The verb ask can take several different kinds of object complement clause.
By far the most common kind with ask is the infinitive complement, usually with Equi-NP-Deletion of the infinitive subject from the indirect object of ask:
- They asked us to perform a comprehensive survey.
i.e, us is the IO of ask, and also is the subject of perform, though it's not repeated.
However, if ask is only transitive (rather than bitransitive; i.e, no indirect object), it can take an untensed That-complement, which is a cross between an ordinary tensed That-complement and an infinitive complement.
It looks just like a regular That-complement, except it uses an infinitive (which has no tense -- that's what infinitive means) as the main verb.
- They asked that he write "No flowers, please" on the announcement.
notice, *he write, not he writes or he wrote; those are tensed.
Untensed That-complements are often called "Subjunctive" by those who
- have studied Latin
- have been taught by those who studied Latin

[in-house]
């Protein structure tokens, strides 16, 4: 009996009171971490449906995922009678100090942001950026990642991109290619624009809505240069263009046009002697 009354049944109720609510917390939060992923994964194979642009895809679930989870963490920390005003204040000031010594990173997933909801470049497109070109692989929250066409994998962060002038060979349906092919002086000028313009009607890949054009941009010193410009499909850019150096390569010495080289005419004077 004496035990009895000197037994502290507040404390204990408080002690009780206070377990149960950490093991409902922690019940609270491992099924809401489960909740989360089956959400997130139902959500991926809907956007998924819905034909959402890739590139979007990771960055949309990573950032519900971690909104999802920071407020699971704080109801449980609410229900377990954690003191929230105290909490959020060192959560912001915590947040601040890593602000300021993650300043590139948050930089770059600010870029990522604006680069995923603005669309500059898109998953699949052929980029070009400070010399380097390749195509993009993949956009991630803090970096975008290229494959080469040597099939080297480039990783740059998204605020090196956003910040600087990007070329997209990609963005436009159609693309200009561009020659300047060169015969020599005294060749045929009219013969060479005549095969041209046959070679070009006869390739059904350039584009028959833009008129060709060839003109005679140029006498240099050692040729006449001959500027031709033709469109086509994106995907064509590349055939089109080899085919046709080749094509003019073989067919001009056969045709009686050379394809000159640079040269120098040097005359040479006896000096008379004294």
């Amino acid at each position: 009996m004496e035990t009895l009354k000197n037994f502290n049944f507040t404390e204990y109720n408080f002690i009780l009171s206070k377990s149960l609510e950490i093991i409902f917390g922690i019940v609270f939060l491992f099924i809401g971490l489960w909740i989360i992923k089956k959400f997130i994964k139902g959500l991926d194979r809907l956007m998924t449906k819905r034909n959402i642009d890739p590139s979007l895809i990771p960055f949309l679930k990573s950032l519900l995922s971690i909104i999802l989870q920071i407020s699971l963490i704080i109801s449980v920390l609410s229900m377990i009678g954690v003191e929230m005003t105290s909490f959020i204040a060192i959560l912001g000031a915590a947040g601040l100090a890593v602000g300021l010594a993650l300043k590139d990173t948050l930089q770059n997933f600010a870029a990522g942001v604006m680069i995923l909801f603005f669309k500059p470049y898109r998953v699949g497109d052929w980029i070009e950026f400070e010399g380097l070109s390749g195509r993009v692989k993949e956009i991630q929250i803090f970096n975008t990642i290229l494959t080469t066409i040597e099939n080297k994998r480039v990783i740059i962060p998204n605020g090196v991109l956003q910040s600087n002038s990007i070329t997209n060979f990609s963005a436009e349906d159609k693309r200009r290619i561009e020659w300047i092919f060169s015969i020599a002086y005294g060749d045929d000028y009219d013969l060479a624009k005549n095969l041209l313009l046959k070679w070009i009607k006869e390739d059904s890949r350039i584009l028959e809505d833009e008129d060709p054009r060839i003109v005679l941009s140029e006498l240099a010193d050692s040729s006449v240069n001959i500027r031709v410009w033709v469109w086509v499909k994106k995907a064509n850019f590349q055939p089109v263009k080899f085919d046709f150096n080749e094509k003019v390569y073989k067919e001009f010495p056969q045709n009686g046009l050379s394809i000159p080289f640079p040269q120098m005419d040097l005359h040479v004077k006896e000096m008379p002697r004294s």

- have been taught by someone taught by someone who studied Latin
etc, d.c. al fine.
because Latin had a subjunctive mood that is sometimes used in some of the same ways as the English untensed That-complement is. The term has become attached to the meaning in English, instead of to the grammar. That's why you probably never heard of an untensed That-complement before.
In the sentence given, (in brief)
- The city council has asked that a comprehensive survey be performed...
the complementizer that has been deleted, as it almost always is with object complements. (Note, incidentally, that the first auxiliary verb in the complement clause -- which takes the tense if there is any -- is be, the infinitive form).
The sentence would be clearer with the that left in. And the rest of the sentence is way too complex, with far too many subordinate clauses and marker deletions. If clarity is the object, make them all separate sentences, or at least put back some clause markers.